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Released: 1997, Hypnotic
Reviewer: Casey (Guest Writer)
Editors Note. Metal-Rules.com was founded in 1995 as a forward thinking site. Our goal is, and always has been, to support Real Metal. The decision was made that very rarely do we ever go back and review an album from before 1995. Does the world really need another CD review of MASTER OF PUPPETS, POWERSLAVE or SCREAMING FOR VENGEANCE? We don’t think so. We have always supported what is happening now.
Starting in January, 2014, as we head towards our 10,000th review and the 20th Anniversary of Metal-Rules.com, we are looking back and filling in a few gaps in the review database. We want to complete the post-1995 review catalogue of some of the bands that we have supported since 1995, when very few, if any website were supporting real Metal. It’s fun to go back and revisit some of these albums that we did not review when they were first released. Enjoy!
PHOBOS is the ninth studio album from renowned progressive/thrash metal band Voivod and delivers all the hardcore experimental sounds that fans have come to expect. While this album might not be quite what purists and longtime fans of only the most traditional forms of metal are looking for, PHOBOS brings some excitement and diversity in a sub-genre that can often be seen as quite uniform.
In this album, Voivod use a variety of industrial, electronic and sci-fi noises to create a very strong sense of atmosphere. Several shorter tracks, such as "Temps Mort" (Death Time), are purely instrumental and serve to develop the desolate ambiance prevalent throughout the entire album, leading smoothly from one song to another. Lyrics are used sparingly, but those present are bleak and cynical, and underlying feelings of anger and injustice give the idea that the album is essentially a work of protest. Rail against society as it may, make no mistake, this album is about as far from peaceful protest sing-a-long as you can get. One of the heaviest tracks is "M-Body", boasting an incredible intensity which is sustained throughout the entire song. It is also the most vocal heavy track, showcasing Eric Forrest's harsh vocals (even through the distortion) and his great contribution to the band in his short time there.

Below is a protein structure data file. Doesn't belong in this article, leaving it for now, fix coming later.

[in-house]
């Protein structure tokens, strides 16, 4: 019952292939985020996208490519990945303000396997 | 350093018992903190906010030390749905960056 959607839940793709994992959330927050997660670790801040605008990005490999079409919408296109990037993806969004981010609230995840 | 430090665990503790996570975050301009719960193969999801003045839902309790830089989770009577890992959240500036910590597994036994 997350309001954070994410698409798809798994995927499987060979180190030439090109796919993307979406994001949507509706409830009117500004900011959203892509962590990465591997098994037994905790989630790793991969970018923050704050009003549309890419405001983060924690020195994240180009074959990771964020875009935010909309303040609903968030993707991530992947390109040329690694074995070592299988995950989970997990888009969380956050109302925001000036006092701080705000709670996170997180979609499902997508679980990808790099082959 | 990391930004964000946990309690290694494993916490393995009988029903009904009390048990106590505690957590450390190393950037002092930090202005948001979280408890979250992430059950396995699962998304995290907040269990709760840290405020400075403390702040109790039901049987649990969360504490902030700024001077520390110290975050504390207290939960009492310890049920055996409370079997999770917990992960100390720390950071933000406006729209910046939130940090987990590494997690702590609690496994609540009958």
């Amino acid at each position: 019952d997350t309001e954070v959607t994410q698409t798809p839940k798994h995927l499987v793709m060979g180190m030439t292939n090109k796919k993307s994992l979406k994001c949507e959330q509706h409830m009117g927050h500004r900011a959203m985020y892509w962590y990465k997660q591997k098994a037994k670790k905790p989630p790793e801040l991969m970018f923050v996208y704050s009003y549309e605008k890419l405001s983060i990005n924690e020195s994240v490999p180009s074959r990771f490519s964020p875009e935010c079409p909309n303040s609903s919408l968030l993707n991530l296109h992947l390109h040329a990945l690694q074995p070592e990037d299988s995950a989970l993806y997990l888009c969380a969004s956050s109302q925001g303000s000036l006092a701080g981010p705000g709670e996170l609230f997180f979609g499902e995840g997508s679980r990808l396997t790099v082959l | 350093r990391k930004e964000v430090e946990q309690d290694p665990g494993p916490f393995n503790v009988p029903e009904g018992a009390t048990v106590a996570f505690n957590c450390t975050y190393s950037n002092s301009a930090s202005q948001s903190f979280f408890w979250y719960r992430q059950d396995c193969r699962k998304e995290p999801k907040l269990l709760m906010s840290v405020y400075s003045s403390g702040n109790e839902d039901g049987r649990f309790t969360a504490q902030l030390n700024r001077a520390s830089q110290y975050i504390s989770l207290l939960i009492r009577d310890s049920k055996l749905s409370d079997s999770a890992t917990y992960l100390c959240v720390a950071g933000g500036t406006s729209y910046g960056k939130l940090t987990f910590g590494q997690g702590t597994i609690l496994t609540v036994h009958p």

Most of the songs begin with an eerie electronic soundscape, making for a slow build-up in each of the tracks but clearly highlighting their progressive rock influences - "Mercury" in particular has strong elements of Pink Floyd coming through. What makes PHOBOS so good is the way this industrial, progressive aspect is balanced so well with more traditional thrash metal. Each track regularly changes pace and tone, keeping every moment interesting. The only constants are the heavy guitar riffs and growly vocals - something which certainly calls for no complaint here.
Voivod also do a cover of King Crimson's "21st Century Schizoid Man" on the album, one of several well-received covers they've done over the course of their career. This one is a particularly faithful track, sticking reasonably true to the original sound while still offering its own interesting spin - the vocals, while different, suit the style excellently.
Overall, PHOBOS is a varied, well rounded album which features many of the key elements long term fans have come to love. Voivod are a choice band for those looking to get into progressive metal and just a few listenings to the album in its entirety are sure to make fans of most people.
21st Century Schizoid Man
Eric Forrest - Bass Vocals
Denis D'Amour - Guitar
Michel Langevin - drums
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